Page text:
Slow motion video capture is a natural companion to just about anything that you’d need ballistic gel for, and good thing — because the video captured what appears to be a diesel effect! The block is hit with a bullet, and as the bullet rapidly expands and dumps its energy into the gel, a cavity expands rapidly. During this process, some of the (oil-based) material in the cavity has been vaporized. After the expanded bullet exits (to the right of the gif above but easier to see in the video below), the cavity in the block begins to collapse. The resulting pressure increase appears to ignite the vaporized material, which explodes with a flash followed by some exhaust.
This effect has been observed in ballistic gel before, but this video shows a particularly clear ignition, followed by a secondary expansion of the cavity, then a flatulent-ish ejection of exhaust as the cavity collapses. If nothing else, it’s a very striking effect clearly captured on film. Slow-motion capture of destructive forces makes visible many things that would otherwise happen too quickly to perceive.
Continue reading “Watch The Diesel Effect in Ballistic Gelatin”
Researchers at MIT have used 3D printing to open the door to low-cost, scalable, and consistent generation of microencapsulated particles, at a fraction of the time and cost usually required. Microencapsulation is the process of encasing particles of one material (a core) within another material (a shell) and has applications in pharmaceuticals, self-healing materials, and dye-based solar cells, among others. But the main problem with the process was that it was that it was slow and didn’t scale, and it was therefore expensive and limited to high-value applications only. With some smart design and stereolithography (SLA) 3D printing, that changed. The researchers are not 3D printing these just because they can; they are printing the arrays because it’s the only way they can be made.
Continue reading “3D Printed Nozzles Turbocharge Microsphere Production”
A telescope isn’t an unusual thing to own if you are technically inclined. You might have even made one, at some point. However, despite improvements in optical technology and computer aiming devices, your four to twenty-inch instrument is never going to show you images like you see from big giant telescopes. The problem is, going really big requires a lot of investment in time, money, and sometimes even real estate. The big scopes get buildings constructed for them, and in exotic locations; why would you build a 24-inch scope only to try to see through the light pollution in your backyard?
Here’s an idea: take an astronomy class at a college and use their big telescope. Well, who has the time and money for that? Actually, you do. Skynet is a global network of telescopes headquartered at the University of North Carolina. As part of their mandate, they offer several tuition-free astronomy classes over the Internet. The best part? You also get free time on Skynet’s telescopes to complete your class assignments. There is a small fee (between $45 and $65) to a “benefit corporation” to administer assignments. You do get a certificate upon graduation. If you don’t want to do the assignments and you don’t want a certificate, you can still “take” the classes by simply watching them on YouTube. You can see one of the classes in the video below.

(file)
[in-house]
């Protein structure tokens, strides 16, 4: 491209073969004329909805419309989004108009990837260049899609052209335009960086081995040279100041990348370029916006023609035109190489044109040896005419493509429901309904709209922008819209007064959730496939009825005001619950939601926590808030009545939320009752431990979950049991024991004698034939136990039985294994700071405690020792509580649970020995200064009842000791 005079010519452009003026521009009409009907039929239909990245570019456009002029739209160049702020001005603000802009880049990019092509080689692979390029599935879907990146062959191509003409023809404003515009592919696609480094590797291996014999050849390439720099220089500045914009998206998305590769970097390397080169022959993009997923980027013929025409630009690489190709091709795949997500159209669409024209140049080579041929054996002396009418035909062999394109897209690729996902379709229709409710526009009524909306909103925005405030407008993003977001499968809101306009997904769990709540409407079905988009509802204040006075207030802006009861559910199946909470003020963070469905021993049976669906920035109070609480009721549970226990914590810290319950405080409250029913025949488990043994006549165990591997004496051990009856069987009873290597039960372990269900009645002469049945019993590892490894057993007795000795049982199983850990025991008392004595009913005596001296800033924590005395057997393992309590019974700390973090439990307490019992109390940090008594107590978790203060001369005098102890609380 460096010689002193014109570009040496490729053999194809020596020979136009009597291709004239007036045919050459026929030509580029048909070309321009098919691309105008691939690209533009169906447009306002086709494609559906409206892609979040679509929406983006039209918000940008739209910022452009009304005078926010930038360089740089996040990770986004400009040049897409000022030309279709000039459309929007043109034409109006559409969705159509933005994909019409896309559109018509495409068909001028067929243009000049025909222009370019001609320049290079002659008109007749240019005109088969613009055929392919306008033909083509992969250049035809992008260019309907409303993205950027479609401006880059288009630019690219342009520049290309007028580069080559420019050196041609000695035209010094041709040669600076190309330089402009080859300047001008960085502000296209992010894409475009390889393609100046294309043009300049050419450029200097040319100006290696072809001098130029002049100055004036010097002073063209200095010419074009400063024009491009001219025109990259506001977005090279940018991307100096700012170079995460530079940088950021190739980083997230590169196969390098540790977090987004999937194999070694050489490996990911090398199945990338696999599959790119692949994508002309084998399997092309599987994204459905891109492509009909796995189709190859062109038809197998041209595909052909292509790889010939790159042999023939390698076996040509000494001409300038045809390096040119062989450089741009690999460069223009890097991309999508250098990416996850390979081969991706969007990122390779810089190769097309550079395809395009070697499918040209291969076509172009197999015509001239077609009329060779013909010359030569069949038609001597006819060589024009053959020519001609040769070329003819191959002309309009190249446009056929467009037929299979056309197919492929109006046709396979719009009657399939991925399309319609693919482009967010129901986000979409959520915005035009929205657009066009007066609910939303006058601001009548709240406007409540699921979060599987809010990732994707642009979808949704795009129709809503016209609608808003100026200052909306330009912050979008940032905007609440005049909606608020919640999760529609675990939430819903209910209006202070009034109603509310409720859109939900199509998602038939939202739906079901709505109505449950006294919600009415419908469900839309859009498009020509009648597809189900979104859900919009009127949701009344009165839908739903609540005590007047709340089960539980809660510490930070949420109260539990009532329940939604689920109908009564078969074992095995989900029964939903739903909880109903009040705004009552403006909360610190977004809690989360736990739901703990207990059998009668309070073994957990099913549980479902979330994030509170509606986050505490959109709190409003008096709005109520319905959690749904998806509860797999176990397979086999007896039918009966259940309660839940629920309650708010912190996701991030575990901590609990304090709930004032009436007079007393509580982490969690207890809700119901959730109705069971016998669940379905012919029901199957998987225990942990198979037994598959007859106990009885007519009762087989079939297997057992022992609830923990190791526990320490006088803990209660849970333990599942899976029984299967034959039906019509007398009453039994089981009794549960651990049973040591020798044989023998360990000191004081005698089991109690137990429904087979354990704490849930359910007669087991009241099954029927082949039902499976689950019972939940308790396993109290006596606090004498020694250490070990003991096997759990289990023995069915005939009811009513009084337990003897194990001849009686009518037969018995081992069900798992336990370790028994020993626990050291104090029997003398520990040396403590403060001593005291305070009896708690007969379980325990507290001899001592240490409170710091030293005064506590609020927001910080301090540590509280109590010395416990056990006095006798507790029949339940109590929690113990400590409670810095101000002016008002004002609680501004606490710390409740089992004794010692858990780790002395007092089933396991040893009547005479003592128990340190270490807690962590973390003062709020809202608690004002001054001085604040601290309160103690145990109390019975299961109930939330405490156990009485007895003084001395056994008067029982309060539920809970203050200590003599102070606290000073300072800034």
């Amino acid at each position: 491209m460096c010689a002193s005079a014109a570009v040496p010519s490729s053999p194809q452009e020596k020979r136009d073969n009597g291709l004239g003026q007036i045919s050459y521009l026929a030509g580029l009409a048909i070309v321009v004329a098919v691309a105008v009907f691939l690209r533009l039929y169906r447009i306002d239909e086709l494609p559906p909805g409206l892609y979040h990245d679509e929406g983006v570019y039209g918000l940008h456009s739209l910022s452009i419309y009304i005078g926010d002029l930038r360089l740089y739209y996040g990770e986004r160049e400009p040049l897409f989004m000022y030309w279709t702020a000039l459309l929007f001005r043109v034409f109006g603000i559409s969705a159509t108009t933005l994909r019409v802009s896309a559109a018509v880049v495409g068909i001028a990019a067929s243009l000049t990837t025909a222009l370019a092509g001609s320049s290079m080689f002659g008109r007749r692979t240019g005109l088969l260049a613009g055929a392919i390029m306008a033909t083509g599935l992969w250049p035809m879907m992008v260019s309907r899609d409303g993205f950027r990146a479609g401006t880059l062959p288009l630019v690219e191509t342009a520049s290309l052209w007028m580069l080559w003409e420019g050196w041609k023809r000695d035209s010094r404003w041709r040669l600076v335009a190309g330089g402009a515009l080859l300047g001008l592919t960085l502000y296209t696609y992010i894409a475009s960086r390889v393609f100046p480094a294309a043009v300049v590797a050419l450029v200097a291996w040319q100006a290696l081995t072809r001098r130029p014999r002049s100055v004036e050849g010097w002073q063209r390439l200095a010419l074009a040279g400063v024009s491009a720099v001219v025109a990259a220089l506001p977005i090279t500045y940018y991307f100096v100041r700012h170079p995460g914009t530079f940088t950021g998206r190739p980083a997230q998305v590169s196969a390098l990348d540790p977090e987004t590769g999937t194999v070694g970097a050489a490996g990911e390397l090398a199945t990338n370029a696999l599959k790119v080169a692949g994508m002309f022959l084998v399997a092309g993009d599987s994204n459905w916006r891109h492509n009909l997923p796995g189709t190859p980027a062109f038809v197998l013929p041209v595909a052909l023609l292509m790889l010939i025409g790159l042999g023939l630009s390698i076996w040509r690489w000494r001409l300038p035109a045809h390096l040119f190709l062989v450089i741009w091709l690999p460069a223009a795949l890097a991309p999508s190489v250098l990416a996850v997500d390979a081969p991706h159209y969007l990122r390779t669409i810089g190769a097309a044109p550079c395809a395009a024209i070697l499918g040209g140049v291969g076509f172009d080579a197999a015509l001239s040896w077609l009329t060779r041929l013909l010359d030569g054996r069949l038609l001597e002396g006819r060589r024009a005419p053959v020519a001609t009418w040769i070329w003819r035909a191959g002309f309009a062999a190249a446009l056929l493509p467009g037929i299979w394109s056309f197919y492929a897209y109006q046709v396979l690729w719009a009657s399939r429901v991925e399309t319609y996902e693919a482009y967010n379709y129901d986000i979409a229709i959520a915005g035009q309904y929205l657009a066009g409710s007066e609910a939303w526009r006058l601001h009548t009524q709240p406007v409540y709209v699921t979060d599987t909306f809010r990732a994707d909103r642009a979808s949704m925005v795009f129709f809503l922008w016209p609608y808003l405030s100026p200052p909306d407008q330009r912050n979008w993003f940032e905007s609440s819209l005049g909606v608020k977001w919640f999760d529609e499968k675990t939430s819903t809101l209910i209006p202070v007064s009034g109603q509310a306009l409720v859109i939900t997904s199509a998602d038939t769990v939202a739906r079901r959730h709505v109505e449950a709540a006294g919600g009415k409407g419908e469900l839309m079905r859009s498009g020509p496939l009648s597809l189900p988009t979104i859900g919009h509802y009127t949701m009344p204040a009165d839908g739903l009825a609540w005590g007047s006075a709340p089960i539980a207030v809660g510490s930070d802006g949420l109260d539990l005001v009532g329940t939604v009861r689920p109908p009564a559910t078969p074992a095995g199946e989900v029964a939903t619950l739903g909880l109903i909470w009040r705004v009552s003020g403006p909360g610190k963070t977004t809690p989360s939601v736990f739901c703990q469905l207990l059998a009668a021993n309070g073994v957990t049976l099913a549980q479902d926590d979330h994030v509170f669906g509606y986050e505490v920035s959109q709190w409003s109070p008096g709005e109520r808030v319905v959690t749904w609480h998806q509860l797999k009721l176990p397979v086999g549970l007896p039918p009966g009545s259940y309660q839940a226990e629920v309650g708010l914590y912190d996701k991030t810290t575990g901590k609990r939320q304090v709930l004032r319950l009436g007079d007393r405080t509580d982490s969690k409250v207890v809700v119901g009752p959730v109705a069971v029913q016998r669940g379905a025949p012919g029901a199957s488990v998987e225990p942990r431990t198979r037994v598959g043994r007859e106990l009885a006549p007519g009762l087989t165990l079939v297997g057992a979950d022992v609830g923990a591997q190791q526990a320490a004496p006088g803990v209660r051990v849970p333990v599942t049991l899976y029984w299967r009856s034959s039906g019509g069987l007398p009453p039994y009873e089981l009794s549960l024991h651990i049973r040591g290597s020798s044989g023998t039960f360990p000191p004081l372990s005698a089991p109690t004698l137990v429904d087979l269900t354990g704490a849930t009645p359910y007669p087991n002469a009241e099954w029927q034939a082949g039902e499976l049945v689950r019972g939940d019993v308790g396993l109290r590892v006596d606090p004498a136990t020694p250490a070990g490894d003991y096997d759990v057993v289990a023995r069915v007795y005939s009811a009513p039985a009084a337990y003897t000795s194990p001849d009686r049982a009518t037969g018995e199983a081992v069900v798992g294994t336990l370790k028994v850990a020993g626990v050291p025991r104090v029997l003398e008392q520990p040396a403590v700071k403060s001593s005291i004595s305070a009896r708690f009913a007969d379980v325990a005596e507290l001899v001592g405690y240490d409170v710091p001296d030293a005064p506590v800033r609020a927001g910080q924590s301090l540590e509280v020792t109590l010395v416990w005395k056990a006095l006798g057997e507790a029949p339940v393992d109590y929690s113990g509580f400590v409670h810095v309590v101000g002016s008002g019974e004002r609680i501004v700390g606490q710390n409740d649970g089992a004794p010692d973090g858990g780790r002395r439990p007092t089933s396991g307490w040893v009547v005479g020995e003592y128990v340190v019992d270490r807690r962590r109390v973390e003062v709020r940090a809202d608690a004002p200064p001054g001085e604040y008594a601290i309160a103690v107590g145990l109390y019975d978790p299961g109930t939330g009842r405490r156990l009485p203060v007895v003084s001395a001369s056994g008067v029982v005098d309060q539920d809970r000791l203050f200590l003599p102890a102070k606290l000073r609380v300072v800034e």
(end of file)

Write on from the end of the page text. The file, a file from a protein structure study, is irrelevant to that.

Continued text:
Continue reading “Skynet Takes Over…Academia?”
When the Raspberry Pi first appeared there was some excitement among Raspberry Jam attendees at the prospect of a computer with a video output on a board small enough to be concealed inside a TV. But while the idea is a good one the prospect of poking around among the high voltages of an older CRT model has meant that surprisingly few such ideas turned into reality.
One person who made the idea into a reality was [Jon], who took a [Dora] The Explorer branded CRT/DVD combo in a fetching shade of red and turned it into an all-in-one retro console gaming system with an embedded Raspberry Pi.
This is however not merely a Pi stuffed inside the rear casing with a few holes for cables, instead he took away the substantial part of the DVD mechanism and mounted his Pi safely in a plastic box. Some USB extension cables bring all four USB sockets to the front panel through the DVD slot with a bit of Sugru to hold them in place. An HDMI panel-mount extension goes to the TV’s rear connector panel, as does a power switch for the Pi which is wired to a USB charger mounted on a trailing mains socket inside the case. The composite video from the Pi is wired to the TV’s AV in video socket.
We don’t blame [Jon] for not looking at the TV’s power rails to find power for his Pi, though a TV of this recent age would have safely mains-isolated rails that’s still a task fraught with hazards. The resulting unit is a high quality retro console, and as a final touch he’s given it a Nintendo logo and some storage for his gamepads on the rear.
We’ve had a few CRTs with integrated computers before here at Hackaday, but not all have been as they seemed. This Pi for instance sat in a vintage Singer TV, but the CRT was replaced with a modern LCD. Our favourite though it this Chromecast driving a 1978 GE model.